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I have an Excel sheet which is used for bug-tracking. Each client has their own .xlsx and each application for that client has its own sheet within the .xlsx. So multiple Excel files with multiple sheets, all in the same format.

All sheets have the same headings and some columns have data validation and conditional formatting. Occasionally, however, the layout/headings or values allowed in data-validated cells, etc. must change and I have to go through each sheet and manually make the changes.

Is it possible to have a master sheet from which other sheets will inherit headings and heading styles with all cells under particular headings having data validation and conditional formatting?

(Before this is suggested, I used to simply put everything in one sheet and use filters to show a particular client/application, but this became impractical when sharing and versioning the sheets with multiple people)

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Invest in Office365 –  user2140261 Apr 12 '13 at 16:09
how does that help? Perhaps you could have explained the reason for your suggestion? –  Eshwar Sep 26 '13 at 14:10

2 Answers 2

up vote 1 down vote accepted

The term you are looking for is a template. You create the template and give that to your 'clients' to track bugs. If you make an update to the template and give it to the client, they can just copy/paste data into the new form.

In my opinion, you're going about this the wrong way. Excel is a spreadsheet programme, while it CAN be used as a 'list' of sorts, it is a poor choice for bug tracking. If you're stuck on Office applications, use an Access database or something that can actually give you a 'front end display' separate from the 'back end data'. There are many free bug tracking software programmes on the internet. Set one of them up and just have your clients log a bug there.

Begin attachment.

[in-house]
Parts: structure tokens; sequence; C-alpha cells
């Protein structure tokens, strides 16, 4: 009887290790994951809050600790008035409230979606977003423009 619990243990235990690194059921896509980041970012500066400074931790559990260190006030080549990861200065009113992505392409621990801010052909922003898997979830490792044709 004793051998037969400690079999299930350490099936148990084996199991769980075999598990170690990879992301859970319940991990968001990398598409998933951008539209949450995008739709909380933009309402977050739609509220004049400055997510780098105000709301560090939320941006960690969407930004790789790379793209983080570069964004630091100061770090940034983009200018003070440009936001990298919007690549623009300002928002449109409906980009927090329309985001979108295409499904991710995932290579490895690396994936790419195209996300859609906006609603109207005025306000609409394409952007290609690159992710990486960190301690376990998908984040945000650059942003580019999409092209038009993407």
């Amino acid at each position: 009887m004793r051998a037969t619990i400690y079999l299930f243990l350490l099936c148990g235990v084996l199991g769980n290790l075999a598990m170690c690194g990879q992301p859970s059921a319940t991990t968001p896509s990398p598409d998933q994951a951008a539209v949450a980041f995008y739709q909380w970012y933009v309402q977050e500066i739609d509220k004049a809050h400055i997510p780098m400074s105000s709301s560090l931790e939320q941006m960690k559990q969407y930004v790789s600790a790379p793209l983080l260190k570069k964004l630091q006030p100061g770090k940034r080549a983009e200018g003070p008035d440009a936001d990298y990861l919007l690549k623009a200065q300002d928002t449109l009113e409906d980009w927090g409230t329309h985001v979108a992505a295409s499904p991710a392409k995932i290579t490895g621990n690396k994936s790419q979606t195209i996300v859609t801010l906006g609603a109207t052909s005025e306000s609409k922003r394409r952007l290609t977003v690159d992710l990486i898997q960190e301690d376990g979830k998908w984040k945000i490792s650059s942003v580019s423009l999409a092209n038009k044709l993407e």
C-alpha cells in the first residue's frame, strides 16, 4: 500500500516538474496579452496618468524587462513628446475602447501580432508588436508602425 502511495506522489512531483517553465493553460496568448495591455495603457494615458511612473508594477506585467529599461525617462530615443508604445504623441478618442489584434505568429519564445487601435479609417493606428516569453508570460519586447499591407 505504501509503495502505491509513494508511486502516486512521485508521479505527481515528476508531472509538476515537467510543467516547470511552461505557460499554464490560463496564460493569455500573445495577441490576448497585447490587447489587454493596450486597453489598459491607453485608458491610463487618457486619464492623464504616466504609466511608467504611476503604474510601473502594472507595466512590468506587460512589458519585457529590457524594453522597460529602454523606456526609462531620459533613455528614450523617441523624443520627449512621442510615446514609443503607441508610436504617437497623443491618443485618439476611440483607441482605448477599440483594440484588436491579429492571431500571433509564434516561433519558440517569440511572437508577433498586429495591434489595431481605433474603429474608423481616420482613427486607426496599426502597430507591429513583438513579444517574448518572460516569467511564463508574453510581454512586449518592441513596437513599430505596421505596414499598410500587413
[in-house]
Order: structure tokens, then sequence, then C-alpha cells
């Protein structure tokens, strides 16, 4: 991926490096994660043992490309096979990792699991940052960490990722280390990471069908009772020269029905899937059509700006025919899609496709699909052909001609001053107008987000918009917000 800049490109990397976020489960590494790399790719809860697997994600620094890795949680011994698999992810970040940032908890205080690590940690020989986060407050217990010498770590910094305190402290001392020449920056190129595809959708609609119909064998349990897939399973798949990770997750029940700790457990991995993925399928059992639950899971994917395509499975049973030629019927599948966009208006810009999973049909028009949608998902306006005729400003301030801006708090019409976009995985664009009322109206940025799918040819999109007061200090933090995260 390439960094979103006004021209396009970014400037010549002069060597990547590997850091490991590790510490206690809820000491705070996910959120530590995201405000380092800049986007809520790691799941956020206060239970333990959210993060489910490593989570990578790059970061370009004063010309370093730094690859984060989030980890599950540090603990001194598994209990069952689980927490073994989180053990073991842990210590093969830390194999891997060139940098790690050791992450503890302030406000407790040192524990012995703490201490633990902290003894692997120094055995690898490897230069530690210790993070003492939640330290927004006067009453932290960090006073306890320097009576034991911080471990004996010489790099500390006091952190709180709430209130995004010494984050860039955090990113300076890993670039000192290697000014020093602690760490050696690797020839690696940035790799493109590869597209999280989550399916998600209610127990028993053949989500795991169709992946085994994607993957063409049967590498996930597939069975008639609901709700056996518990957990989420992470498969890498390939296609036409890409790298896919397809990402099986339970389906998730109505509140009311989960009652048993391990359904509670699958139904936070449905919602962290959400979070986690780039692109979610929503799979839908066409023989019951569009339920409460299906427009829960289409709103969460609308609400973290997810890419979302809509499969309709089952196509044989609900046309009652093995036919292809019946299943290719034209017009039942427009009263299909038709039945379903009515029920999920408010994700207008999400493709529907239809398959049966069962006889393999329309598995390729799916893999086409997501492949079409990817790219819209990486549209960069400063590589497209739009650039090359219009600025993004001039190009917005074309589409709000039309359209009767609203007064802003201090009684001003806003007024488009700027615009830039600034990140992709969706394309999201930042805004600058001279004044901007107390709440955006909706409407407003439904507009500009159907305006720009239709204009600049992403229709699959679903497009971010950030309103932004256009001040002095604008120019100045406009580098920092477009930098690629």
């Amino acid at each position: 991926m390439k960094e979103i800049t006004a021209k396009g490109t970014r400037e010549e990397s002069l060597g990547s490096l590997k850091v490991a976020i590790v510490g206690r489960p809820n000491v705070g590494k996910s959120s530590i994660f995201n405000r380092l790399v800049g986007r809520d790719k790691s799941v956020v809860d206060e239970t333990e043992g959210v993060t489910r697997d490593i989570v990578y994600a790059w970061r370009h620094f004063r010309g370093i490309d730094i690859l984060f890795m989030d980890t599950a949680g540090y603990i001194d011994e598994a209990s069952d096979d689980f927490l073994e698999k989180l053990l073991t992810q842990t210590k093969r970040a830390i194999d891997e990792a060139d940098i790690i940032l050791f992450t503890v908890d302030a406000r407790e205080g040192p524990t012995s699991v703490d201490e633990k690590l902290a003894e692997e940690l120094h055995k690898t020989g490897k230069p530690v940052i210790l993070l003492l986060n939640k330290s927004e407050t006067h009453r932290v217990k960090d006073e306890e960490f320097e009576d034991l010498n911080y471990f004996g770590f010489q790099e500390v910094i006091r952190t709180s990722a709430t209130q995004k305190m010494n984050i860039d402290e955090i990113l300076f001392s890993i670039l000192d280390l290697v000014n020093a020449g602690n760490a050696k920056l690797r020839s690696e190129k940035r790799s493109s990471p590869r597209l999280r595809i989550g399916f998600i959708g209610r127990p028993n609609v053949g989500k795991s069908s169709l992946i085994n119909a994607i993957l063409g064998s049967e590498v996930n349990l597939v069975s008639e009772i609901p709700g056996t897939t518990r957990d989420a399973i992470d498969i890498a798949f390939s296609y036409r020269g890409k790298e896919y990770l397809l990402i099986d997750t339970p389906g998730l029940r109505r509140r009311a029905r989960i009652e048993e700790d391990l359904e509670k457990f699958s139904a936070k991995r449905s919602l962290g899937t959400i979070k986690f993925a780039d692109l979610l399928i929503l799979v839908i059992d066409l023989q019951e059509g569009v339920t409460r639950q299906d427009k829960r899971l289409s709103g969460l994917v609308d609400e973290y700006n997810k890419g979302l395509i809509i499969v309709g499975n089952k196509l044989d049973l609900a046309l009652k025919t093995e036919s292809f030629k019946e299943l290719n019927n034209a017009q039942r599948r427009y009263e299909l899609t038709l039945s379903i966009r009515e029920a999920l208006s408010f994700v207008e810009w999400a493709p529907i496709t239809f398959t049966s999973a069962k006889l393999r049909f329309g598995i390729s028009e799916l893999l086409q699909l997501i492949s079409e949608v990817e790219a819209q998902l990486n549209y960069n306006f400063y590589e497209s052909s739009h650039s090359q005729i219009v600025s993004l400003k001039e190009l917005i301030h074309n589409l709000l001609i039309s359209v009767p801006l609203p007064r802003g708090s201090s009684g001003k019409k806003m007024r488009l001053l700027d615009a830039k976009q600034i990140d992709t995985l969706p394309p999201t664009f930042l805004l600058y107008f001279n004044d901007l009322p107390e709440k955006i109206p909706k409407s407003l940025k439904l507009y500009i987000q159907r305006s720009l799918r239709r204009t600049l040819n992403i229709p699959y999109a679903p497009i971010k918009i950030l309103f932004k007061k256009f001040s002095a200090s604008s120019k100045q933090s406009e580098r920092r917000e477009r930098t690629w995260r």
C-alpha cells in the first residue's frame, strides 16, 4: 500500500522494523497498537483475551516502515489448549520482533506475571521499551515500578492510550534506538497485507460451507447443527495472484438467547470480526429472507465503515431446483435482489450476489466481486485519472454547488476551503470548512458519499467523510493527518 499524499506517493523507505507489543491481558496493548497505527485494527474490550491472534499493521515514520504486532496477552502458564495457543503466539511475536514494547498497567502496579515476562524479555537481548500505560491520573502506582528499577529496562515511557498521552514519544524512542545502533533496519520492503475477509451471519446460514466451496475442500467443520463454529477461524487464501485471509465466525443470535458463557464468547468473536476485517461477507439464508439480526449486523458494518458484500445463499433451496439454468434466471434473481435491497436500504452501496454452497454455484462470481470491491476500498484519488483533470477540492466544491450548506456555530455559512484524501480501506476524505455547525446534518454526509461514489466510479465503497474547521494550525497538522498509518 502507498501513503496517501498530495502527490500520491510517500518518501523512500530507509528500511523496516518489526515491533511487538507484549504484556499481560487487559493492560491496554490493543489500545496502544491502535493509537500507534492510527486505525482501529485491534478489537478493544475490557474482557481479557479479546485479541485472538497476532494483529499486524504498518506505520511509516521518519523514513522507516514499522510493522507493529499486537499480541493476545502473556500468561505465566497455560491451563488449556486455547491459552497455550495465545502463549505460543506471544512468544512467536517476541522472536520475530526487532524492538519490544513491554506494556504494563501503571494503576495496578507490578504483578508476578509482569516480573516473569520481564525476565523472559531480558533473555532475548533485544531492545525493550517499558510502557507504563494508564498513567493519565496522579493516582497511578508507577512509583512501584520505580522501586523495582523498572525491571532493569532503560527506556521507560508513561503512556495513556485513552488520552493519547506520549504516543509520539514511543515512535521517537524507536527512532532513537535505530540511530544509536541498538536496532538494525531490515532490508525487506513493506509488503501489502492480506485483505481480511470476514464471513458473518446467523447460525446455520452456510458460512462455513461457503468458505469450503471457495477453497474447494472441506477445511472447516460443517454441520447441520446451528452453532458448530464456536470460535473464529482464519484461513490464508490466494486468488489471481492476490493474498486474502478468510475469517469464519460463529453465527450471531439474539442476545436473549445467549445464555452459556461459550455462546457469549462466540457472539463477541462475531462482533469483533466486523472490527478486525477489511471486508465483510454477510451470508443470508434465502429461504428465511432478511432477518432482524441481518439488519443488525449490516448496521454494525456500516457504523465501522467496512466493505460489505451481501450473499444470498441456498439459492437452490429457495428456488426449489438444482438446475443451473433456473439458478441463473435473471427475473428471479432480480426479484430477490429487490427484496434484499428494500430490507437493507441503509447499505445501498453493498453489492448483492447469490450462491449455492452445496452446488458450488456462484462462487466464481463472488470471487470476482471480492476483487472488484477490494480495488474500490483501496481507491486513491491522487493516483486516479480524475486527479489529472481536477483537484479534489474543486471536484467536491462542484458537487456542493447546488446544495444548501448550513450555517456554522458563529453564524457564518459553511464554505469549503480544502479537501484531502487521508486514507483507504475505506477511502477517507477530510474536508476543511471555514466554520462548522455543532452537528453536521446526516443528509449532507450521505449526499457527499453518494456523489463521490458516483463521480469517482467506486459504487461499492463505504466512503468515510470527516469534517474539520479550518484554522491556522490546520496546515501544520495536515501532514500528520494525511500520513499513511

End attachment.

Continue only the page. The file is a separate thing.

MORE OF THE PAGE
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I agree it's completely the wrong way, but unfortunately a requirement. We use Jira and ideally that would suffice but in-house requirements are, unfortunately, a thing. Thanks for the advice though –  Rich Jenks May 20 '13 at 16:03

Using a template and then getting the clients to copy+paste the old data is one way, but its not exactly the safest method.

If you did want to distribute a new template to your users it would be a good idea to add some import functionality. So VBA handles copying the old data across.

If you (personally) could do the changes to the template manually, then you might also be able to create a workbook+macros to "patch" the source (or a copy of the source) data in-place.

With either approach you'd probably need to add something to the source workbook to keep track of what version they have and make sure they they import from and to the correct version to prevent unhappiness in the future.

Could you show an example of a change? before and after etc

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